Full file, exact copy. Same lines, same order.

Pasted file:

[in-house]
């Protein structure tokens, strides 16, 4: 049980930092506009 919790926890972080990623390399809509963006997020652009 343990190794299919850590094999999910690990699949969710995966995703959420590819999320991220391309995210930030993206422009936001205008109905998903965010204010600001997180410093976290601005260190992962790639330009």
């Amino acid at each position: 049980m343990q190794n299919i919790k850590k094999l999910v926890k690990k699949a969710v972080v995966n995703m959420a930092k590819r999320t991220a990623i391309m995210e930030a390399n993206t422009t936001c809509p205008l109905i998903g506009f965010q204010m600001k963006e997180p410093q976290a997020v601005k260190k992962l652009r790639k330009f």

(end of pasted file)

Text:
[in-house]
């Protein structure tokens, strides 16, 4: 049980930092506009 919790926890972080990623390399809509963006997020652009 343990190794299919850590094999999910690990699949969710995966995703959420590819999320991220391309995210930030993206422009936001205008109905998903965010204010600001997180410093976290601005260190992962790639330009």
């Amino acid at each position: 049980m343990q190794n299919i919790k850590k094999l999910v926890k690990k699949a969710v972080v995966n995703m959420a930092k590819r999320t991220a990623i391309m995210e930030a390399n993206t422009t936001c809509p205008l109905i998903g506009f965010q204010m600001k963006e997180p410093q976290a997020v601005k260190k992962l652009r790639k330009f």